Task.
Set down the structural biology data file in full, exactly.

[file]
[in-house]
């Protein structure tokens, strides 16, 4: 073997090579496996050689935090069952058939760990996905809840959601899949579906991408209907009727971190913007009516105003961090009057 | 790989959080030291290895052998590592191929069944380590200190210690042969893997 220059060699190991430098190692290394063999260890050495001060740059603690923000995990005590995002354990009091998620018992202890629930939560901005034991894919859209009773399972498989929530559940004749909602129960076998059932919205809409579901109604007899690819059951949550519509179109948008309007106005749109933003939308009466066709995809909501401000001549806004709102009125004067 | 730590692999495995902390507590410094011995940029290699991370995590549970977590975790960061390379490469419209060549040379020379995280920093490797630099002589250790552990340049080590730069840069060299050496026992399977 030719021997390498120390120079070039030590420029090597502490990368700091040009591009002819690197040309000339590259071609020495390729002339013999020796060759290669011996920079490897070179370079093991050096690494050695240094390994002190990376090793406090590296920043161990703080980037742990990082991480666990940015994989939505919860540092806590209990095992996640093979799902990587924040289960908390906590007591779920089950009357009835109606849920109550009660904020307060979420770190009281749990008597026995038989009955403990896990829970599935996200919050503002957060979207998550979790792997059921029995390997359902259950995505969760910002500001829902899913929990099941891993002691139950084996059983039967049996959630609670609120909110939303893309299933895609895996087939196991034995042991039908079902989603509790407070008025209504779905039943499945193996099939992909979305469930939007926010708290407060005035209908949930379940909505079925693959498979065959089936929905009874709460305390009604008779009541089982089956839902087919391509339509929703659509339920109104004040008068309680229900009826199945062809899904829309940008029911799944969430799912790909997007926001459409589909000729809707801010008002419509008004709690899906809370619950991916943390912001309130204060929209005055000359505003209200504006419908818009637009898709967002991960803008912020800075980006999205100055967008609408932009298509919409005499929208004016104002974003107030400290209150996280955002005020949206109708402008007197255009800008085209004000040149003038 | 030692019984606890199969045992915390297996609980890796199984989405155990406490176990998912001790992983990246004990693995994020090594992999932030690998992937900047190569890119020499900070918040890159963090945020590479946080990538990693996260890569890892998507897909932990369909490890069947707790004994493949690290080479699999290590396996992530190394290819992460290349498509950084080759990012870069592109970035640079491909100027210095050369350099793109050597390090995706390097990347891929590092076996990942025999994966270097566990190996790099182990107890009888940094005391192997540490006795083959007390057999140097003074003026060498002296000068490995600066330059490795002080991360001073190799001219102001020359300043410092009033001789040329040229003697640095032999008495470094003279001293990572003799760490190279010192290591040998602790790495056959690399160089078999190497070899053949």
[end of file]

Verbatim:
[in-house]
């Protein structure tokens, strides 16, 4: 073997090579496996050689935090069952058939760990996905809840959601899949579906991408209907009727971190913007009516105003961090009057 | 790989959080030291290895052998590592191929069944380590200190210690042969893997 220059060699190991430098190692290394063999260890050495001060740059603690923000995990005590995002354990009091998620018992202890629930939560901005034991894919859209009773399972498989929530559940004749909602129960076998059932919205809409579901109604007899690819059951949550519509179109948008309007106005749109933003939308009466066709995809909501401000001549806004709102009125004067 | 730590692999495995902390507590410094011995940029290699991370995590549970977590975790960061390379490469419209060549040379020379995280920093490797630099002589250790552990340049080590730069840069060299050496026992399977 030719021997390498120390120079070039030590420029090597502490990368700091040009591009002819690197040309000339590259071609020495390729002339013999020796060759290669011996920079490897070179370079093991050096690494050695240094390994002190990376090793406090590296920043161990703080980037742990990082991480666990940015994989939505919860540092806590209990095992996640093979799902990587924040289960908390906590007591779920089950009357009835109606849920109550009660904020307060979420770190009281749990008597026995038989009955403990896990829970599935996200919050503002957060979207998550979790792997059921029995390997359902259950995505969760910002500001829902899913929990099941891993002691139950084996059983039967049996959630609670609120909110939303893309299933895609895996087939196991034995042991039908079902989603509790407070008025209504779905039943499945193996099939992909979305469930939007926010708290407060005035209908949930379940909505079925693959498979065959089936929905009874709460305390009604008779009541089982089956839902087919391509339509929703659509339920109104004040008068309680229900009826199945062809899904829309940008029911799944969430799912790909997007926001459409589909000729809707801010008002419509008004709690899906809370619950991916943390912001309130204060929209005055000359505003209200504006419908818009637009898709967002991960803008912020800075980006999205100055967008609408932009298509919409005499929208004016104002974003107030400290209150996280955002005020949206109708402008007197255009800008085209004000040149003038 | 030692019984606890199969045992915390297996609980890796199984989405155990406490176990998912001790992983990246004990693995994020090594992999932030690998992937900047190569890119020499900070918040890159963090945020590479946080990538990693996260890569890892998507897909932990369909490890069947707790004994493949690290080479699999290590396996992530190394290819992460290349498509950084080759990012870069592109970035640079491909100027210095050369350099793109050597390090995706390097990347891929590092076996990942025999994966270097566990190996790099182990107890009888940094005391192997540490006795083959007390057999140097003074003026060498002296000068490995600066330059490795002080991360001073190799001219102001020359300043410092009033001789040329040229003697640095032999008495470094003279001293990572003799760490190279010192290591040998602790790495056959690399160089078999190497070899053949």